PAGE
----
If You Read Only One Non-Fiction Book This Year …

… make it The Social Animal, by David Brooks.   In brief, it’s a brilliant cultural exposition in the style of Jean-Jacques Rousseau’s Emile, so it reads more like a novel than the social science treatise that it is.  I couldn’t put it down this afternoon, yet I don’t have time to finish reading it.  The stealth way it caught my eye, being a featured book at BookTowne where I nestled with into it in my favorite chair, should have been a clue.  Just as well; I’ll savor it as my morning reading this week at Starbucks.  Brooks has surprisingly little to say directly about two topics on which I expected him to focus:  Autism Spectrum Disorders, and Race Relations.

The latter has been on my mind alot this weekend after a weekly Friday phone chat with my father. In passing, I mentioned how unfortunate recent events in Center City Philadelphia have been, with flash mobs of black youth using social media to organize pack attacks on innocent and defenseless passersby.  In Cosby-esque fashion, Michael Nutter, the City’s Mayor, unleashed a verbal attack on “his own”, prefacing his remarks by saying: I’m not going to be politically correct and tell you what you want to hear.  I’m going to tell you what you need to hear.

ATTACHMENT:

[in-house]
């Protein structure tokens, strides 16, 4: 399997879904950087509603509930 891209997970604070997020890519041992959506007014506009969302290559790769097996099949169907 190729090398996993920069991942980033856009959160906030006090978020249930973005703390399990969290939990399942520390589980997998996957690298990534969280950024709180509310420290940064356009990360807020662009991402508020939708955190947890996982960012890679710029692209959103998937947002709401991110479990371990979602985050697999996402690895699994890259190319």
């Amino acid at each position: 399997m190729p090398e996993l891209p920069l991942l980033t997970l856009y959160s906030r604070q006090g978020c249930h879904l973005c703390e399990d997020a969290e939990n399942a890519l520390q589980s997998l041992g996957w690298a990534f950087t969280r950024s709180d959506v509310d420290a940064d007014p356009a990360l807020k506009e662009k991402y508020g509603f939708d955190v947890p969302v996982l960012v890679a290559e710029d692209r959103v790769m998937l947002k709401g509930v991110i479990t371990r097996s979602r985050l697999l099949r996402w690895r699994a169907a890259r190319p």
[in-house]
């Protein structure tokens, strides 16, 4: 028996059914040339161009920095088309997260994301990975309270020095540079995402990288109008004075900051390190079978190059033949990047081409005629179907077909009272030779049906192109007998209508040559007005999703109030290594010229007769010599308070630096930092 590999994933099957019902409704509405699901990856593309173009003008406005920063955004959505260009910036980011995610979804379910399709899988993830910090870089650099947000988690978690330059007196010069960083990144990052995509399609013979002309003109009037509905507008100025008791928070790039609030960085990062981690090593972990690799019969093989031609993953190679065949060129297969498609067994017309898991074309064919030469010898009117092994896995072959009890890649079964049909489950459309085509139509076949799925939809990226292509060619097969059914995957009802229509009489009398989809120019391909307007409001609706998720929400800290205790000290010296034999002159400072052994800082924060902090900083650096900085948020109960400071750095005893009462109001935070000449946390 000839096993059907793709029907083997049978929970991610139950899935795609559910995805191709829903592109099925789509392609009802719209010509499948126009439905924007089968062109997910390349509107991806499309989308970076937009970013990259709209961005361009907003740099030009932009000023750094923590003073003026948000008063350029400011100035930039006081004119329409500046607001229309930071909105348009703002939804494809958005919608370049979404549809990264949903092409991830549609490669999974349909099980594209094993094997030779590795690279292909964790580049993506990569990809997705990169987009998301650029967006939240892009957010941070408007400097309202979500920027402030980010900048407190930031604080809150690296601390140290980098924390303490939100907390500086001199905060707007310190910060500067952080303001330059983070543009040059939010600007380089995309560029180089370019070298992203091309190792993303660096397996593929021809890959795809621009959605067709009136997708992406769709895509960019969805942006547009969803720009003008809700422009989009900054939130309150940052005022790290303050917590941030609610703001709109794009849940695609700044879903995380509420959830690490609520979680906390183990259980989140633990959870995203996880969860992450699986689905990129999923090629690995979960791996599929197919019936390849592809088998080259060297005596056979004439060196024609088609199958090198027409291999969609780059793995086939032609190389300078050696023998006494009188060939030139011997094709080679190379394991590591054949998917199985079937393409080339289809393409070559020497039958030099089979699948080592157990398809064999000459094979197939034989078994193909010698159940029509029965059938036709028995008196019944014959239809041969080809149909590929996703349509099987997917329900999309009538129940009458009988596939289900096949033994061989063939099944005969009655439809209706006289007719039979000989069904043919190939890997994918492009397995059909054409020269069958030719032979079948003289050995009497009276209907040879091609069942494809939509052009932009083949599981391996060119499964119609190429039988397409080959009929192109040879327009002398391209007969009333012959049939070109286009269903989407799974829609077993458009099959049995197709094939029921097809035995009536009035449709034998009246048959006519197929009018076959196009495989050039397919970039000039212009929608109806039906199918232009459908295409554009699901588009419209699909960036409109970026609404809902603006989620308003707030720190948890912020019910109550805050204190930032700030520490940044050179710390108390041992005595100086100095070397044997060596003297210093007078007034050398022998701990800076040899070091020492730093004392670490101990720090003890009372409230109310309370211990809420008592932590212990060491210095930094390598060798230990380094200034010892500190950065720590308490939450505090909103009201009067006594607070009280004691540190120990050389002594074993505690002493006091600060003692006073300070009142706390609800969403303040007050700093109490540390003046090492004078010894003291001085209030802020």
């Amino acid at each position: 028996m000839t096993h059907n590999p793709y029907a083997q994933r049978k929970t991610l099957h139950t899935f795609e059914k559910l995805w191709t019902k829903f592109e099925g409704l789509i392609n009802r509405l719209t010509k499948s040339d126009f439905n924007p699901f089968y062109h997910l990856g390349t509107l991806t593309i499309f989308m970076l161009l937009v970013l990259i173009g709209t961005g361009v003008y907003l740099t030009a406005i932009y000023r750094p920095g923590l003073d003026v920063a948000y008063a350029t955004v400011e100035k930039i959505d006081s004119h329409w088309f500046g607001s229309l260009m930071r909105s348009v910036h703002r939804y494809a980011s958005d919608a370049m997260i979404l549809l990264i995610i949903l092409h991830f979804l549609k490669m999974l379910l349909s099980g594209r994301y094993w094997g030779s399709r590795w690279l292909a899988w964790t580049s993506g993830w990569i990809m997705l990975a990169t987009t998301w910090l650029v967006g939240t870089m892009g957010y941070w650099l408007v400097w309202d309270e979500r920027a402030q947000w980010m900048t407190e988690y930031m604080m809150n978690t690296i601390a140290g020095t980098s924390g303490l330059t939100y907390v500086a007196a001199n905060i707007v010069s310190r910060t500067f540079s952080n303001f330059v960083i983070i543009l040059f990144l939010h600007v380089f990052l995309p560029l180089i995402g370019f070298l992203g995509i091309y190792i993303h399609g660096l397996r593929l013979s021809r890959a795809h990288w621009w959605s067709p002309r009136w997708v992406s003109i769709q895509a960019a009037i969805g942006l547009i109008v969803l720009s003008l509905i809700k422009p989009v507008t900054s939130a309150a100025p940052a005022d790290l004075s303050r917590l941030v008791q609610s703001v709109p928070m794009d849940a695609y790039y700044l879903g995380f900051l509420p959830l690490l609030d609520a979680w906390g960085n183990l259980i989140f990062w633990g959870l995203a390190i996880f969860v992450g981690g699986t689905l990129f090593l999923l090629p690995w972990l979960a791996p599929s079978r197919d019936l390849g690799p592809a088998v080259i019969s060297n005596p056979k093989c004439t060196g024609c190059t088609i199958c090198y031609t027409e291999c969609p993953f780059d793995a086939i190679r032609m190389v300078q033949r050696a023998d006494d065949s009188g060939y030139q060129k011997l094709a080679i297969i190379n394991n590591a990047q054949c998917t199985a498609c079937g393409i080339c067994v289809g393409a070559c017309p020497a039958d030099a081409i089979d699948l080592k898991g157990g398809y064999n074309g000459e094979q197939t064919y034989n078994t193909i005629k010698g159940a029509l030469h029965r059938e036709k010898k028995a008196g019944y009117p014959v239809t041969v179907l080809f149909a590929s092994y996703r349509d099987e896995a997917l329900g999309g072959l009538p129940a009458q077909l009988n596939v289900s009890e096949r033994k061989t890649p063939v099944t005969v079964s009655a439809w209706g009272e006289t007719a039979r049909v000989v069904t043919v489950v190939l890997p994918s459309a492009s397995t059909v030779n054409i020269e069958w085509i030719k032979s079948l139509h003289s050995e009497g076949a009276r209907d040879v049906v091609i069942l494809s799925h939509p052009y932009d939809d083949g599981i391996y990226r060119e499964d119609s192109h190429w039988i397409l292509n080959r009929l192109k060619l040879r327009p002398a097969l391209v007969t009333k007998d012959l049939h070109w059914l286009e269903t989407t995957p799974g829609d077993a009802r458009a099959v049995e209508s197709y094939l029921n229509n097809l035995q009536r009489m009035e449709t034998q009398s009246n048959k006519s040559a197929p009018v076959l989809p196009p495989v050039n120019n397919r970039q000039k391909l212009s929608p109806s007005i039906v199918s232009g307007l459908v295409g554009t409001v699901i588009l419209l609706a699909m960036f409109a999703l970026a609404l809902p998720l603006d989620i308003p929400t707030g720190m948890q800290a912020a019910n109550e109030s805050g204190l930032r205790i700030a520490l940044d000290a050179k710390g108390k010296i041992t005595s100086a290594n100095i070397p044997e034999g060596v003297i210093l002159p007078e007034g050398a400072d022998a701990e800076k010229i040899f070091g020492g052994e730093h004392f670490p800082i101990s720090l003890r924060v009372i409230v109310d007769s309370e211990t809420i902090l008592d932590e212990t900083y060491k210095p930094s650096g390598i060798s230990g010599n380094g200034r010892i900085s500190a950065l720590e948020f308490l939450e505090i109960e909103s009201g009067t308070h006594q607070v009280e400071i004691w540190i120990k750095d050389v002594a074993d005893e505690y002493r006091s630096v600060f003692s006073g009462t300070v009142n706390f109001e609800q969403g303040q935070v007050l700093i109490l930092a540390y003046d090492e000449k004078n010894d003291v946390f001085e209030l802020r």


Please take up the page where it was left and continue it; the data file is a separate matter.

Certainly there will be apologists who attack Mayor Nutter in the same vein that Michael Eric Dyson took Cosby, another Philadelphian, to task.  Much as social media fueled uprisings and revolutions on a different level in other countries, it apparently has stoked the seething flames smoldering among these youth.  Brooks bypasses the role of social media in shaping The Social Animal, and in one sense it’s what makes the book such a refreshing read.  It’s the same feeling I had when I viewed this video of Mayor Nutter, at a ribbon cutting ceremony to celebrate race of a different kind.  It’s the Race Street Pier in Philly off the Delaware River.  And as Nutter noted, it serves as a model for what acting as a responsible can accomplish.

About Leonard J. Press, O.D., FAAO, FCOVD

Developmental Optometry is my passion as well as occupation. Blogging allows me to share thoughts in a unique visual style.
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